sabato 10 aprile 2010

ABCT debate

Following Krugman's and Cowen's criticism of Austrian Business Cycle Theory several days ago, Boettke has written a post on Coordination Problem and the debate in the comments is strongly suggested for the intermediate/advanced students of ABCT.

I cut and paste my comments because I'm quite proud of them.

The first was on the strange argument by which every change in the structure of production must yield unemployment because workers are laid off, so that the boom must increase unemployment. The argument is based on the confusion between structural changes which increases the demand for labor somewhere and structural changes that reduces the demand for labor somewhere else.

If demand increases in long-term capital goods, unemployment is reduced AND the structure of production is changed; if demand decreases in long-term capital goods, unemployment is increased AND the structure of production is changed. There is no reason to expect that ANY change in the structure of production need increase unemployment: there are structural changes involving a fall in job vacancies (increased employment) and structural changes involving a fall in job positions (increased unemployment).

Then I go astray and comment on a totally unrelated topic which has been raised by someone, I hope (otherwise I'm delusional). FRED is the Federal Reserve Economic Data database. Summary: there is no compelling reason at first sight to believe that long rates are not affected by monetary policy, at least looking at the rates. The regressions I ran are quite laughable but to me appears to prove the point. A more serious analysis should consider a vector autoregression specification, several control variables, and real interest rates. I don't have any experience in applied economics, also because it is so overvalued that I'm bored by it.

I don't understand the idea of the long-run rates untouched by monetary policy. Interest rates move in parallel, just look at FRED to be sure. Correlation between fed funds and 3-year interest rates is very strong (R-squared 0.87 with a RATE3Y=a+b*FEDFUND equation). This means that to know the present monetary policy and to know the present structure of commercial paper, t-bills and constant maturity treasuries rates is almost the same thing, from 1m to 5y. One can phone Bernanke and know the whole structure of the interest rates listed above by just asking for the Fed rates. So, either Bernanke looks at the interest rates and sets the target rate, or it affects interest rates at all maturities with his only policy instrument. The latter appears to be the correct explanation to me: a 1% cut in Fed funds is a 0.6% cut in 5y rates, i.e., a 3.3% compounded gift to 5y debtors. But maybe I'm missing some VAR specification and some data modeling...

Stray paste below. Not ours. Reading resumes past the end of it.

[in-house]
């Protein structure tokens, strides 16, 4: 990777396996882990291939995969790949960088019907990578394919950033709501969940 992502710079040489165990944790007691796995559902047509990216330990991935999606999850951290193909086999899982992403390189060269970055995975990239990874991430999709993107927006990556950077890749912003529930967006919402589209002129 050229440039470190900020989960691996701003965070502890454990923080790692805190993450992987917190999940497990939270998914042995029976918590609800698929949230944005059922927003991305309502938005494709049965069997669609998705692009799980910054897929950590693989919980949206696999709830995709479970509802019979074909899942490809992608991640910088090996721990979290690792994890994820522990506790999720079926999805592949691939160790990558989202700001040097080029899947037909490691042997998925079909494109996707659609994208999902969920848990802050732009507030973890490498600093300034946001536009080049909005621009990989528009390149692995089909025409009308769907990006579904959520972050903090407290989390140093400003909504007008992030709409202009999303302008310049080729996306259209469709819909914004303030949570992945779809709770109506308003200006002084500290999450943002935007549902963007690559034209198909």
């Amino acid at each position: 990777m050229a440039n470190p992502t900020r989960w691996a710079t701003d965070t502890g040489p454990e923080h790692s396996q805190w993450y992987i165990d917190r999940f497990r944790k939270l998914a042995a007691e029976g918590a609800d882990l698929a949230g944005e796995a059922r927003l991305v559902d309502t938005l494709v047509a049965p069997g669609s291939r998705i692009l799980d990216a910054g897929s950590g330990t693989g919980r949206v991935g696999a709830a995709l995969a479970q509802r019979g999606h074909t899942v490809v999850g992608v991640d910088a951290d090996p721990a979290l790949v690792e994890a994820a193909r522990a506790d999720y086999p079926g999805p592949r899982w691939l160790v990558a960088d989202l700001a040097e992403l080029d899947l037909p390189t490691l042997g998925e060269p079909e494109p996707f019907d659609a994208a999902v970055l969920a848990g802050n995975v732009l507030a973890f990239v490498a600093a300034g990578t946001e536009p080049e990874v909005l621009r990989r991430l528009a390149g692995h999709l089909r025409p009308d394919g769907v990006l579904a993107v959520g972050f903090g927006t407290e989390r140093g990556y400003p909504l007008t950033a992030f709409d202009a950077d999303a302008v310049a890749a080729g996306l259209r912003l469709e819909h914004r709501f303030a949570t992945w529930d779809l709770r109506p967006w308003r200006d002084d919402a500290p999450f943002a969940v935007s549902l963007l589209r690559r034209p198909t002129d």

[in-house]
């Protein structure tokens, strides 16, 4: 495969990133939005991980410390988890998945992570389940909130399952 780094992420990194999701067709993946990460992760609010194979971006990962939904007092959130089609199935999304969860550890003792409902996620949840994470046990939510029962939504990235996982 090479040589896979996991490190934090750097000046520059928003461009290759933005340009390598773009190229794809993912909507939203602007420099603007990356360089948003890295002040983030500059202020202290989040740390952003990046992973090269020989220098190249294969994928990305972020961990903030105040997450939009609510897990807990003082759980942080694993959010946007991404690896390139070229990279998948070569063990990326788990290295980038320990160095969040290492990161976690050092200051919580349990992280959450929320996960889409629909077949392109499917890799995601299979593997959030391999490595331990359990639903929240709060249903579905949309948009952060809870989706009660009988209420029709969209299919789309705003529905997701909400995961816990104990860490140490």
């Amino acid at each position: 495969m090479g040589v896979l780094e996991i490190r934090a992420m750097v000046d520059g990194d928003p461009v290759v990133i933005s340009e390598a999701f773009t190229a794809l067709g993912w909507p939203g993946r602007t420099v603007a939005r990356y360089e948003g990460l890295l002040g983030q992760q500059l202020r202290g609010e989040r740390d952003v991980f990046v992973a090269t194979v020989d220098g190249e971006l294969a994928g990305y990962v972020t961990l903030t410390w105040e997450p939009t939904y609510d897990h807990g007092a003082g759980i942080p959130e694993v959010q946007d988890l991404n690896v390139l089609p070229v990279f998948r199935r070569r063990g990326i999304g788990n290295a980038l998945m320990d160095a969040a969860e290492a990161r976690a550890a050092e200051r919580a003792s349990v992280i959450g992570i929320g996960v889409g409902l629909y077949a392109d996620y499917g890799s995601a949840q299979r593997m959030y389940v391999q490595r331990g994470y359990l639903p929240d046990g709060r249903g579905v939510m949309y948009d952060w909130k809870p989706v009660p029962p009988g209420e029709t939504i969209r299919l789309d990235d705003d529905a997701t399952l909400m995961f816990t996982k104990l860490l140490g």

My third comment was about many themes:

As a Garrisonmania suggestion, considering that the comovement issue (does consumption fall or rise with investments?) has been discussed by many, there is a 1993 (I guess) paper, available on his site, about overconsumption and forced savings in the theories of Mises and Hayek. Although that material is also in Time and money, that article for me is the starting point to assess most of Krugman's and Cowen's (and Woolsey's, Tullock's...) criticisms of ABCT. The standard version of ABCT with reduced consumption during the boom originated with Hayek and is so at odds with reality that although I believe ABCT is right I would never say that. :-) For what concerns praxeology, I quote Boettke: praxeology is not absurd, although less powerful than most think. However, although hyperrationalist interpretations of Mises are for bloggers, they are not the layman's fault: Rothbard and Hayek sometimes made the same mistake. The problem is that Mises is read in terms of Theory and the other 50% of his epistemology, History, is downplayed. Theory is a jackknife, not a miracle machine.

Then I decided it was time for overshooting and wrote a little treatise on ABCT. This comment is long, maybe too much, and probably difficult to follow.

First point: I never said that the boom/bust is a nominal phenomenon:

My point is that *real* GDP rises more than sustainably feasible, the fact that NGDP rises is true, too, but not central. The economy is overheating in real terms during the boom, producing beyond capacity: it's Y/P > PPF.

The second point is that overproduction beyond the PPF has nothing keynesian. A theory of a real resource crunch follows (the exogenous credit crunch due to inflationary fears was too common sense for me).